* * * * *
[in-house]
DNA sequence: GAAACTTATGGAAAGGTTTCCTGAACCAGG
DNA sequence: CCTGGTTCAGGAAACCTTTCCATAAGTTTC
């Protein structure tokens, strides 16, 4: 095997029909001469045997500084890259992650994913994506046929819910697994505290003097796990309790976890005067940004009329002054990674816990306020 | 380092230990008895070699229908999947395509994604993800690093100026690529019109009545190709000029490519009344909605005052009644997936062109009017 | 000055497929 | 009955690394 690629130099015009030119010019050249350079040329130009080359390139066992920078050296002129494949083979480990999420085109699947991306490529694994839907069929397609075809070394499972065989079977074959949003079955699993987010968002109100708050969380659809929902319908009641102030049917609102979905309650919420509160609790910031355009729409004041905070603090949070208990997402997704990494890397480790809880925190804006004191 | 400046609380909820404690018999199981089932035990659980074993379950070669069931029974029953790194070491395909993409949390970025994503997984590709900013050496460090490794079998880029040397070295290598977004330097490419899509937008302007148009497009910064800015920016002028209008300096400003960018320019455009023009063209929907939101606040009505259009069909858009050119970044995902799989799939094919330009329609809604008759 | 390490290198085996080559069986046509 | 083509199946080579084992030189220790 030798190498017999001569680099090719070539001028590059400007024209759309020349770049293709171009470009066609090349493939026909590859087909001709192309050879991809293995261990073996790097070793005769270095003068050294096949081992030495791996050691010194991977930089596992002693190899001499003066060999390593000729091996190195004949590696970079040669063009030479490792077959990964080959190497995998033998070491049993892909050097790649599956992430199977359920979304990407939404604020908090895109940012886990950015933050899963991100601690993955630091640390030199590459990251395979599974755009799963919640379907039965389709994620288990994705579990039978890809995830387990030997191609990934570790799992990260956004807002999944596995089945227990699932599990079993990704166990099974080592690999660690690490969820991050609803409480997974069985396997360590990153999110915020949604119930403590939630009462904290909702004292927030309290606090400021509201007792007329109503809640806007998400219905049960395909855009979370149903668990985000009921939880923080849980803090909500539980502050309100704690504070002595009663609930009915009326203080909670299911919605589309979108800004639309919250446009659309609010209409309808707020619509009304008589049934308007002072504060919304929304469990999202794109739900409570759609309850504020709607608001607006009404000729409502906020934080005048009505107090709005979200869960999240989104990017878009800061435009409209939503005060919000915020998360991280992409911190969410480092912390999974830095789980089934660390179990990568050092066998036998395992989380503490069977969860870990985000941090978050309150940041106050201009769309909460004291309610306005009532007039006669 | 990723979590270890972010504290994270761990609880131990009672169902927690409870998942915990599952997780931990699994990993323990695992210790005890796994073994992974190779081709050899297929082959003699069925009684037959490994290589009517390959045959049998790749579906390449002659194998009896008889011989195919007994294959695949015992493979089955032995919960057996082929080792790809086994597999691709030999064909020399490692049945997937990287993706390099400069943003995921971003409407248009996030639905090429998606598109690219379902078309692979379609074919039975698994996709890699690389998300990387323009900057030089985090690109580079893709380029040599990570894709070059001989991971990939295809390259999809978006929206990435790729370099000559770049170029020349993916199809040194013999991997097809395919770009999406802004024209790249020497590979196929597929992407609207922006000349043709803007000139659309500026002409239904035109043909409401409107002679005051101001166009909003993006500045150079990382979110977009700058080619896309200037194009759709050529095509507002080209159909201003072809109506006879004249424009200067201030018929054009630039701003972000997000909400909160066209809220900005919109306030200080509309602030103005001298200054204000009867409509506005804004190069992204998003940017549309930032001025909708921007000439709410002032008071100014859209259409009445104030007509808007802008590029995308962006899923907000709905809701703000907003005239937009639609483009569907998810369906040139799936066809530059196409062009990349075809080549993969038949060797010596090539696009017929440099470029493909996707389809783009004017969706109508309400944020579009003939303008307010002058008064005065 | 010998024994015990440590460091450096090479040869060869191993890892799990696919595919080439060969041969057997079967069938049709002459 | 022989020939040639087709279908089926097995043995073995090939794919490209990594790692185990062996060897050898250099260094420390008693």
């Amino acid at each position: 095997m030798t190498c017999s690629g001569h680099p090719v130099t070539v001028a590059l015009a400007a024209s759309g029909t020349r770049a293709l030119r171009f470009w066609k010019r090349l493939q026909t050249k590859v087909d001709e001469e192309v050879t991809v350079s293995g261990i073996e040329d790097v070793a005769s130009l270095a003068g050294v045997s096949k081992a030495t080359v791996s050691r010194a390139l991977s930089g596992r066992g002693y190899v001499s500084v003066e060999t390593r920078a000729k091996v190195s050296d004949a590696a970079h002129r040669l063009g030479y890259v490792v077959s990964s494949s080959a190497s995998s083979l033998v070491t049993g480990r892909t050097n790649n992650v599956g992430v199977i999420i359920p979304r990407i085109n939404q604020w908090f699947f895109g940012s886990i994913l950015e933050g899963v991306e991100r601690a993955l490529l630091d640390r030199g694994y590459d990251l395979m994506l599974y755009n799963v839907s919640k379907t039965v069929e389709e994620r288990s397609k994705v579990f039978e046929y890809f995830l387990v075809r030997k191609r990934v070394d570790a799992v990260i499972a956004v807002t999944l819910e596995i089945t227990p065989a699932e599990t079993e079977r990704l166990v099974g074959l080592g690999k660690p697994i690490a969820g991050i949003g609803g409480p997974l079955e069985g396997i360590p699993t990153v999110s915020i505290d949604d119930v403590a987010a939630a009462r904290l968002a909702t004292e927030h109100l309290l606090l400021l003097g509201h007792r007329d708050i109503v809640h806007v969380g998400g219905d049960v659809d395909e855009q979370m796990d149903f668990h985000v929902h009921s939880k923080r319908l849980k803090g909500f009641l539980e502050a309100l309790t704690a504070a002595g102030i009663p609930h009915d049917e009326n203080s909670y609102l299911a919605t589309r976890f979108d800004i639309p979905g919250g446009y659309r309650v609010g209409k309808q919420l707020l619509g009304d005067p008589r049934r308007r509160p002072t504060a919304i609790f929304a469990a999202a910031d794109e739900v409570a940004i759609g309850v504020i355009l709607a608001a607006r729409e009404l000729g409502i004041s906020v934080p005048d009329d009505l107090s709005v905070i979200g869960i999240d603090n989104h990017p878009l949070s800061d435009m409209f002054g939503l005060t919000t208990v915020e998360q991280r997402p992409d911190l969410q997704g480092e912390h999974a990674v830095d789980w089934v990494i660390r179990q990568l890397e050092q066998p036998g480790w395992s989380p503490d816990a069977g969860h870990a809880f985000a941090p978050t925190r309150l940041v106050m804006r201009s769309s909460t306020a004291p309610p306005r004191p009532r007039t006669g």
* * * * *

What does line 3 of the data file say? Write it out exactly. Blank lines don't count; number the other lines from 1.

DNA sequence: CCTGGTTCAGGAAACCTTTCCATAAGTTTC